Superfood, n. A food or category of foods that provides greater nutritional or medicinal value than commonly associated with food.
Marketers introduced the term “superfood” to help them sell expensive products, and most often they use it to mean:
- A rare or expensive food that provides greater nutritional or therapeutic value than normally associated with food.
Foods of this description may benefit their sellers more than they do their consumers. Many people resent this, with good reason, and some therefore assume that there are no superfoods. I prefer to think of a superfood as:
- An affordable or readily forageable food that provides greater nutritional or medicinal benefit than is commonly associated with food.
Examples of affordable or readily forageable foods that pack an extra nutritional or medicinal punch include nettle, red clover, dandelion, burdock root, garlic, ginger, seaweed (particularly whatever kinds grow near you), mushrooms, kimchi, miso, and sauerkraut.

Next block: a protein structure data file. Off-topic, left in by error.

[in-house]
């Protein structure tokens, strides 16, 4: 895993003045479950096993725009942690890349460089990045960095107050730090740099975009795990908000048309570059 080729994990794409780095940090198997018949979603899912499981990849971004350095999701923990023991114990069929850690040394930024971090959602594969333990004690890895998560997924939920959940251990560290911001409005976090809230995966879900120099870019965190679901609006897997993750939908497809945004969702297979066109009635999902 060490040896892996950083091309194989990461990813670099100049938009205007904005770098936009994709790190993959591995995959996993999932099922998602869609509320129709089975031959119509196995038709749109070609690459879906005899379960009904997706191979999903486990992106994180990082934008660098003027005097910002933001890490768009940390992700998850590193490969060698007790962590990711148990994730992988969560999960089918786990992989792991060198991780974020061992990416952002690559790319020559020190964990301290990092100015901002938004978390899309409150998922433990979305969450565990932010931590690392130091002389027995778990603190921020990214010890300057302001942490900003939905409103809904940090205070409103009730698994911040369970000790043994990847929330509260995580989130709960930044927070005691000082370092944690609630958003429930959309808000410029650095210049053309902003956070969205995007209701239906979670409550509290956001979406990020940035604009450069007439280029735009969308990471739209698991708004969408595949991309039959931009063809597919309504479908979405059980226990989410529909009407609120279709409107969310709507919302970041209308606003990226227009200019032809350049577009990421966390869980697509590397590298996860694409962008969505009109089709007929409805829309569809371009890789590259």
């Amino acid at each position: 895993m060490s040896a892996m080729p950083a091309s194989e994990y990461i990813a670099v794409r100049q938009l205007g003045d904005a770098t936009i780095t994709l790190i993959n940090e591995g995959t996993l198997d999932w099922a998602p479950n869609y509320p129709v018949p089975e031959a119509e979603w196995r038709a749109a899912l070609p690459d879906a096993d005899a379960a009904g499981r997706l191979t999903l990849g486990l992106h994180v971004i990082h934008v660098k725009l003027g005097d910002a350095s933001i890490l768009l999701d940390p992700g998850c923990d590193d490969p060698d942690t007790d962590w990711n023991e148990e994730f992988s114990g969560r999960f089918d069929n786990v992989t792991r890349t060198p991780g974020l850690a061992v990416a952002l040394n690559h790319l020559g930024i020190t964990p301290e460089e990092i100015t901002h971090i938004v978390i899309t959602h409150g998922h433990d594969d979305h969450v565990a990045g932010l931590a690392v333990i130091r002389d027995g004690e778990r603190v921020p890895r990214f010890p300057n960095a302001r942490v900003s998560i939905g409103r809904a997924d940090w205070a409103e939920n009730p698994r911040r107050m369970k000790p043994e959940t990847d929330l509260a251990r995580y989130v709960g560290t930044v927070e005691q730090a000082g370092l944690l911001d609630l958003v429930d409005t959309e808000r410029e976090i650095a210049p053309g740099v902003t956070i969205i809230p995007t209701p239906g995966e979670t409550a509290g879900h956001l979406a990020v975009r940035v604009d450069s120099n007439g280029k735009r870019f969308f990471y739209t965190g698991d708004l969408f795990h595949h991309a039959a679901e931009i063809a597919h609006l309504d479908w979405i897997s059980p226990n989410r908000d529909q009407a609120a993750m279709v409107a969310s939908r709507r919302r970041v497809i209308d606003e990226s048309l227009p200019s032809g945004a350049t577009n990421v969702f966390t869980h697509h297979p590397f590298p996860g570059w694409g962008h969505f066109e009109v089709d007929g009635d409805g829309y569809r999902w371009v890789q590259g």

If you have access to a community garden plot or if you have a yard suitable for growing vegetables, then we may add any vegetable that is easy to grow and has particularly strong nutritional and / or medicinal value to our list. Brussel sprouts, kale, okra, raspberries, and beets come to mind. If you can easily raise free-range poultry on your land, their eggs would also qualify as a superfood. If you are able to raise bees, so would your very own, very local honey. If you can raise goats or sheep, raw, fermented goat or sheep milk products would apply as well, if they agree with with you. If you raise free-range animals for meat and can deal with eating their organs, these, too, would qualify as superfoods.
However beneficial a food may be, if it doesn’t agree with you, it’s not a superfood for you. We may generalize about the nutritional and medicinal perks of our food, but there are always people for whom the food that keeps us growing will be unsafe, as well as others for whom it will be unacceptable. A good diet should include a daily dollop of respect for different needs, understandings, and tastes.